But both their mothers were second wives of lesser lineage, while a first, official spouse, who was respected by the establishment, survived: Anne Boleyn and the former serf and washer-maid Catherine I of Russia were shunned by the church and internationally derided.
‘The Empress of Russia is mouse-shit who wants to be a pepper-corn’, the mistress of Louis XIV said derisively about the illiterate Catherine.
As both girls were at times considered illegitimate – Peter the Great married Catherine when Elizabeth was three years old, and Elizabeth Tudor suffered from her mother’s beheading – they were not intended to rule. Instead, they were considered for an international match, preferably with a French Royal groom.
Fate decided otherwise – and from then on, the young women’s survival resembled a tightrope walk over treacherous waters. Latent terrorism reigned at either court, where the Princesses had to dodge the jealousy, fear, and suspicious hatred of an older, less popular, and less gifted female monarch – Bloody Mary and Anna Ivanovna.
Coming of age, they applied charm and cunning – until an unlikely love story made them become who they were. In the case of ‘my’ Lizenka, loving her warranted capital punishment: one lover had his tongue torn out and was muted to Kamchatka as a simple soldier.
Yet as rulers both women remained unmarried and accepted their childlessness as the ultimate price of their independence. As they lay dying in a riverside palace – in Richmond, and the Hermitage – they left their throne to a little loved nephew.
The Difference is delicate, and delicious.
Were the two Elizabeths like twins separated at birth, and by 175 years? Not quite – the major difference is delicate, if not delicious. Hilary Mantel calls Elizabeth Tudor ‘Princess ferret face’, whilst the painter Louis Caravaque was smitten by the Romanov daughter, describing her as ‘Europe’s loveliest Princess’, and painting her akin to a young Marilyn Monroe, dewy eyed and rosy-cheeked.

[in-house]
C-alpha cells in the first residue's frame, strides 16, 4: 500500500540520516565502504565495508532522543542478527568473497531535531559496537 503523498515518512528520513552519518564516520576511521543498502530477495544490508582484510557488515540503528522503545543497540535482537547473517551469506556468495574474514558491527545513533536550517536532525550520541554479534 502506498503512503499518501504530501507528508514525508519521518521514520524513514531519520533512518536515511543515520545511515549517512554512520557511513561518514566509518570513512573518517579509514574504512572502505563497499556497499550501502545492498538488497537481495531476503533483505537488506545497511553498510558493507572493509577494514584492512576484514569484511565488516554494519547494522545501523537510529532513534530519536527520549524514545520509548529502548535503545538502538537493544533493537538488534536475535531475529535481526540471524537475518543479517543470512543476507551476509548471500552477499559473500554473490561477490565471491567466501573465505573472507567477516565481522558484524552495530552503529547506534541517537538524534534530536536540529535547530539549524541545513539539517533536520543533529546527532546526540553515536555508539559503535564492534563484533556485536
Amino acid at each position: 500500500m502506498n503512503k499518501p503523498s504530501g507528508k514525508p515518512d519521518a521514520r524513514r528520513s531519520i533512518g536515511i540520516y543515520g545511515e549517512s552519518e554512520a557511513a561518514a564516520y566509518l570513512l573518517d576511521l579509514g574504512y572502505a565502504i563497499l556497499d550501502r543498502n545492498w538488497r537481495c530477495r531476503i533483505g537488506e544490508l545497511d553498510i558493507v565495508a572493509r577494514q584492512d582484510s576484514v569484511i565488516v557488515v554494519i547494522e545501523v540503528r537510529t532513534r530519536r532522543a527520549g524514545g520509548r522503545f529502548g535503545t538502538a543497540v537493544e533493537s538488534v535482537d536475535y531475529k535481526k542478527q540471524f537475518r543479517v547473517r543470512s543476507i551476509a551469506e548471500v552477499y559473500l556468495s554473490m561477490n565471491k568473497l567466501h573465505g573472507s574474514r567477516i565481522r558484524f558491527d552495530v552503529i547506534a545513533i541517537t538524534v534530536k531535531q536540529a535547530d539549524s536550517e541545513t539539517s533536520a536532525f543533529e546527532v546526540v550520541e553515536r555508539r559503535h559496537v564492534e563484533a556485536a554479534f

Whilst the Tudor Queen fiercely reigned in her passions, styling herself as the chalk-and stone-faced ‘Virgin Queen’, the tsarevna had inherited her parent’s sensuous appetites: Peter the Great had plucked the love of his life – Lizenka’s mother – from a pack of prisoners, noticing her ‘animal-like warmth’.
‘The Tsarina’s Daughter’ had ‘not an ounce of nun’s flesh on her body,’ one shocked foreign envoy reported as Elizabeth cavorted through court, before sighing: ‘All her flaws are in her morals, not her appearance.’
A woman like the Slavic Spring
What do I love most about Lizenka? Whilst Elizabeth Tudor stuck to the mores of her times, my heroine in ‘The Tsarina’s Daughter’ acts like a modern woman, surpassing her times’ stringent expectations. Her force was compared to the Slavic spring, the Ottepel’ – no wonder I thought of her when I walked, thinking and plotting, and the daffodils push through all over the London Parks, golden and irrepressible.